236. Deputy Jack Chambers asked the Minister for Communications, Climate Action and Environment the steps being taken to ensure that the review of the security and sustainability of the energy supply here, with input from State-owned companies, is independent; the actions he will take to ensure potential conflicts of interest in his assessment of optimal actions, fossil fuels and technologies are avoided; and if he will make a statement on the matter. [49349/19]

Amharc ar fhreagra

Thomas Pringle

Ceist:

237. Deputy Thomas Pringle asked the Minister for Communications, Climate Action and Environment the State agencies that have a statutory or regulatory function regarding energy security; the agencies and bodies that have an advisory role on energy security; the way in which he will ensure that the regulatory aspects of energy security are not captured by stakeholder bodies such as the ESB and a company (details supplied) that may have strategic commercial interests at stake; and if he will make a statement on the matter. [49420/19]

Amharc ar fhreagra

Freagraí scríofa (Ceist ar Communications)

I propose to take Questions Nos. 236 and 237 together.

I have overall responsibility for national policy in the energy sector. This includes policy in relation to energy security, which is fully aligned with EU law and EU policy objectives. The Commission for Regulation of Utilities (CRU) has statutory functions relating to energy security, for both gas and electricity, and is independent in the exercise of its functions. These include functions in the Electricity Regulation Act, 1999, as amended, to promote the continuity, security and quality of supplies of electricity. CRU also is required by S.I. 60/2005 to monitor, and take such measures as it considers necessary to protect, the security of supply of electricity. In relation to gas, the CRU also has a statutory function to secure the continuity, security and quality of supplies of natural gas. The CRU is also the designated competent authority for Ireland, for EU Regulation 2017/1938 concerning measures to safeguard the security of supply of gas.

The National Oil Reserves Agency has statutory responsibility in relation to the storage of oil stocks for use in an emergency, at a level sufficient to comply with the State’s stockholding obligations.

The transmission system operators for gas and electricity, Gas Networks Ireland and EirGrid, have legal responsibilities in relation to gas and electricity security. The electricity transmission system operators are responsible for, inter alia, ensuring the long-term ability of the system to meet reasonable demands for the transmission of electricity, and contributing to security of supply through adequate transmission capacity and system reliability. The gas transmission system operators are required, inter alia, to operate, maintain and develop under economic conditions secure, reliable and efficient transmission facilities to secure an open market, with due regard to the environment.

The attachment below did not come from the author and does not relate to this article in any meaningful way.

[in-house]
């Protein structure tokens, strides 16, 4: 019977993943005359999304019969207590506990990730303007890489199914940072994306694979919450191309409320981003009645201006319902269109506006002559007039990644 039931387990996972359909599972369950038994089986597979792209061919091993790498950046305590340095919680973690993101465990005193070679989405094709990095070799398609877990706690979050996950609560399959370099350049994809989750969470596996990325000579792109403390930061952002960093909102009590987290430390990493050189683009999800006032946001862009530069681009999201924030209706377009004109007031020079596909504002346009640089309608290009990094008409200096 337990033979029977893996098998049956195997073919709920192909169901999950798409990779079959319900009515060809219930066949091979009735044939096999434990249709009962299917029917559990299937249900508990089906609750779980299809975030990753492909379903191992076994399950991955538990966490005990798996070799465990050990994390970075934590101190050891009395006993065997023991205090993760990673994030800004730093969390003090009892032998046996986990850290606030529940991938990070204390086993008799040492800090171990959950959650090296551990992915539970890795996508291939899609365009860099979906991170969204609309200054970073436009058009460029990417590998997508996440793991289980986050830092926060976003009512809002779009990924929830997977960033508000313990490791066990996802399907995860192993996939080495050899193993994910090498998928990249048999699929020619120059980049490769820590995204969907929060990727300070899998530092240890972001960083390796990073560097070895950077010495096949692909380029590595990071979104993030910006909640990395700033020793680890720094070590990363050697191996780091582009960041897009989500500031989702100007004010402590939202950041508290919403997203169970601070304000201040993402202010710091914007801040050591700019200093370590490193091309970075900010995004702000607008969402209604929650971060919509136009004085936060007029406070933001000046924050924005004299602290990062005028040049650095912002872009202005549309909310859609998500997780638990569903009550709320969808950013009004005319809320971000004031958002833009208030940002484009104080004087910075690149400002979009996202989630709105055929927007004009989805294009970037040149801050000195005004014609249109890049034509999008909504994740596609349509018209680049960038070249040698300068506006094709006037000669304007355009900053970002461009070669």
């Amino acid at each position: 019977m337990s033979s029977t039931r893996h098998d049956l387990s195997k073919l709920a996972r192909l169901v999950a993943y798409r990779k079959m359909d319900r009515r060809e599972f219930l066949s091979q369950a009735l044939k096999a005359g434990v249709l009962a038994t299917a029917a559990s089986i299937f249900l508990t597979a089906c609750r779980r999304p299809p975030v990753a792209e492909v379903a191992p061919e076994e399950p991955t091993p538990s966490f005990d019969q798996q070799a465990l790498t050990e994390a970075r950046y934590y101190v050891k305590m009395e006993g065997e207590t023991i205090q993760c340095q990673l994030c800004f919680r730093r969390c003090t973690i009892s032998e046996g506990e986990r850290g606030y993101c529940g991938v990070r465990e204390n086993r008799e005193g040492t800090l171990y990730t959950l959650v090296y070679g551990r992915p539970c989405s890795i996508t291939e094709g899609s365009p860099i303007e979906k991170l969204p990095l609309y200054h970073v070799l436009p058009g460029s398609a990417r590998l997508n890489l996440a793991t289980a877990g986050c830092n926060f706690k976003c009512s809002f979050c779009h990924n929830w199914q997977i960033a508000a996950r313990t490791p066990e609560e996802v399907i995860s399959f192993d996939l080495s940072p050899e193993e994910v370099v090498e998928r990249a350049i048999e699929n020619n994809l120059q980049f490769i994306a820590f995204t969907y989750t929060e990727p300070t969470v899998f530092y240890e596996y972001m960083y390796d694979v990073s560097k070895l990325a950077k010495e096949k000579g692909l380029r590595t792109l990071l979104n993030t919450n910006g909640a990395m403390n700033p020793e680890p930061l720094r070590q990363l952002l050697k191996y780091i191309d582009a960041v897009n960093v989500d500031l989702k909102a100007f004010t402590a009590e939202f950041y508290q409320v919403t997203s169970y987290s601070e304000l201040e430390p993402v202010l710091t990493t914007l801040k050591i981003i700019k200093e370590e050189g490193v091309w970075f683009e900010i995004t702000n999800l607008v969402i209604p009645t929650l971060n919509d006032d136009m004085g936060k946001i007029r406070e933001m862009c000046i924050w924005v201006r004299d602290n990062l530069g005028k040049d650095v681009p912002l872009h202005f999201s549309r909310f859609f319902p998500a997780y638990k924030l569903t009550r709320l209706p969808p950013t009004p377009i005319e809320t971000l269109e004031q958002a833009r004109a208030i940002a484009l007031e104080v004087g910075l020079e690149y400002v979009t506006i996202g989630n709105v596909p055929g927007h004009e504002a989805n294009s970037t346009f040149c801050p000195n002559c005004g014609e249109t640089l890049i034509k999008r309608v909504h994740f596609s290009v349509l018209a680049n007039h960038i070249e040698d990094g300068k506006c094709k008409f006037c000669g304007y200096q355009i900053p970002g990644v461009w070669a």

My Department regularly engages with State Agencies and other stakeholders, including Gas Networks Ireland and the ESB, as part of the normal process of feeding into policy development and formulation.

In relation to energy sustainability and security, I am initiating a major review into Ireland's energy sustainability and security which will:

- Consider the optimal actions that need to be taken, in reaching 70% renewable electricity, to ensure Ireland's electricity system is backed up in a secure, safe and sustainable way.

- Assess the role of gas during the transition, as the lowest CO2 emitting fossil fuel, and consider how and from where it is sourced.

- Review the role that other technologies can play in the transition, including battery storage, pumped storage, the role of interconnection (both gas and electricity) and the possibilities for hydrogen and Carbon Capture and Storage (CCS).

- Consider what the roadmap for renewable electricity looks like in the period from 2030 to achieving carbon neutrality in 2050

The review that I have initiated into Ireland's energy security and sustainability will be carried out by an independent body following a public procurement exercise. In advance of commissioning the review,

I have written to the Chairperson of EirGrid, ESB, Bord na Móna, Ervia and CRU to seek their views on the challenges involved in making the transition to a carbon neutral economy.

Climate Change Adaptation Plans

Ceisteanna (238)

Thomas Pringle

Ceist: